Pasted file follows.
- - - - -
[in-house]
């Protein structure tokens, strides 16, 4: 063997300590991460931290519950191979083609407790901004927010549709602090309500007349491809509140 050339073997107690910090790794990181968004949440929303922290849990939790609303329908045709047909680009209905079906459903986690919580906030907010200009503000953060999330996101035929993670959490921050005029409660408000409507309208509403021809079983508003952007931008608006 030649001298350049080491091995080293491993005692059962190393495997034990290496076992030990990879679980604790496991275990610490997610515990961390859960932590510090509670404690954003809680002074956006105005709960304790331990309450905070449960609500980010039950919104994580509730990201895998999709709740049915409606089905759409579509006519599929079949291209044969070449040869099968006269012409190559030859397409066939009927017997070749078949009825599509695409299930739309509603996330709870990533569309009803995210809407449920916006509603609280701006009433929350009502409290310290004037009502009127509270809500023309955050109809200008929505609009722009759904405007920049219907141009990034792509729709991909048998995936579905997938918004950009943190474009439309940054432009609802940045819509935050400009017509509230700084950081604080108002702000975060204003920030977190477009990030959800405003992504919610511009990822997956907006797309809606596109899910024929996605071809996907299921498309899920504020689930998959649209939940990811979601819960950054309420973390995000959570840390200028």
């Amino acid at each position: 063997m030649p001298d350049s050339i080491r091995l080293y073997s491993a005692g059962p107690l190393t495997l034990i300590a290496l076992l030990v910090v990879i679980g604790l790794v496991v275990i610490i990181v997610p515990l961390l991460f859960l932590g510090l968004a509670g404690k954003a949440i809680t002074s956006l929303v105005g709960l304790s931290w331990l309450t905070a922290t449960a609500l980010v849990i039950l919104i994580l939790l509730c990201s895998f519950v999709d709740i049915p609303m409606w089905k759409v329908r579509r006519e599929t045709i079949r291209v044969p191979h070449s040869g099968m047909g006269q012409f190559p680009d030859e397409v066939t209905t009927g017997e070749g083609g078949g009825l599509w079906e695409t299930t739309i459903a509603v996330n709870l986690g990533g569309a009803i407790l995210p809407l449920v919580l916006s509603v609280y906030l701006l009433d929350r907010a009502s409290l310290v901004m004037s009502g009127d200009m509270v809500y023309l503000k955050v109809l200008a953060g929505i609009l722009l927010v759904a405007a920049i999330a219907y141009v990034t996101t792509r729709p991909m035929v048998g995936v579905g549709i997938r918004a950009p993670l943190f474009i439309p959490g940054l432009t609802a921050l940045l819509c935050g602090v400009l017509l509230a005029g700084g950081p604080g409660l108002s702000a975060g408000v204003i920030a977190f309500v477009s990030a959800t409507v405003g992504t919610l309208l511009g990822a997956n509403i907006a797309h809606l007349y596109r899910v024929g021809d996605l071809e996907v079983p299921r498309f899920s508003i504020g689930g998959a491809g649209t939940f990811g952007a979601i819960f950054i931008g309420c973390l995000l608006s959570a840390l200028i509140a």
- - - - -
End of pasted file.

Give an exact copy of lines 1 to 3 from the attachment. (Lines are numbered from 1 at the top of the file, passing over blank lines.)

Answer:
[in-house]
């Protein structure tokens, strides 16, 4: 063997300590991460931290519950191979083609407790901004927010549709602090309500007349491809509140 050339073997107690910090790794990181968004949440929303922290849990939790609303329908045709047909680009209905079906459903986690919580906030907010200009503000953060999330996101035929993670959490921050005029409660408000409507309208509403021809079983508003952007931008608006 030649001298350049080491091995080293491993005692059962190393495997034990290496076992030990990879679980604790496991275990610490997610515990961390859960932590510090509670404690954003809680002074956006105005709960304790331990309450905070449960609500980010039950919104994580509730990201895998999709709740049915409606089905759409579509006519599929079949291209044969070449040869099968006269012409190559030859397409066939009927017997070749078949009825599509695409299930739309509603996330709870990533569309009803995210809407449920916006509603609280701006009433929350009502409290310290004037009502009127509270809500023309955050109809200008929505609009722009759904405007920049219907141009990034792509729709991909048998995936579905997938918004950009943190474009439309940054432009609802940045819509935050400009017509509230700084950081604080108002702000975060204003920030977190477009990030959800405003992504919610511009990822997956907006797309809606596109899910024929996605071809996907299921498309899920504020689930998959649209939940990811979601819960950054309420973390995000959570840390200028």
């Amino acid at each position: 063997m030649p001298d350049s050339i080491r091995l080293y073997s491993a005692g059962p107690l190393t495997l034990i300590a290496l076992l030990v910090v990879i679980g604790l790794v496991v275990i610490i990181v997610p515990l961390l991460f859960l932590g510090l968004a509670g404690k954003a949440i809680t002074s956006l929303v105005g709960l304790s931290w331990l309450t905070a922290t449960a609500l980010v849990i039950l919104i994580l939790l509730c990201s895998f519950v999709d709740i049915p609303m409606w089905k759409v329908r579509r006519e599929t045709i079949r291209v044969p191979h070449s040869g099968m047909g006269q012409f190559p680009d030859e397409v066939t209905t009927g017997e070749g083609g078949g009825l599509w079906e695409t299930t739309i459903a509603v996330n709870l986690g990533g569309a009803i407790l995210p809407l449920v919580l916006s509603v609280y906030l701006l009433d929350r907010a009502s409290l310290v901004m004037s009502g009127d200009m509270v809500y023309l503000k955050v109809l200008a953060g929505i609009l722009l927010v759904a405007a920049i999330a219907y141009v990034t996101t792509r729709p991909m035929v048998g995936v579905g549709i997938r918004a950009p993670l943190f474009i439309p959490g940054l432009t609802a921050l940045l819509c935050g602090v400009l017509l509230a005029g700084g950081p604080g409660l108002s702000a975060g408000v204003i920030a977190f309500v477009s990030a959800t409507v405003g992504t919610l309208l511009g990822a997956n509403i907006a797309h809606l007349y596109r899910v024929g021809d996605l071809e996907v079983p299921r498309f899920s508003i504020g689930g998959a491809g649209t939940f990811g952007a979601i819960f950054i931008g309420c973390l995000l608006s959570a840390l200028i509140a």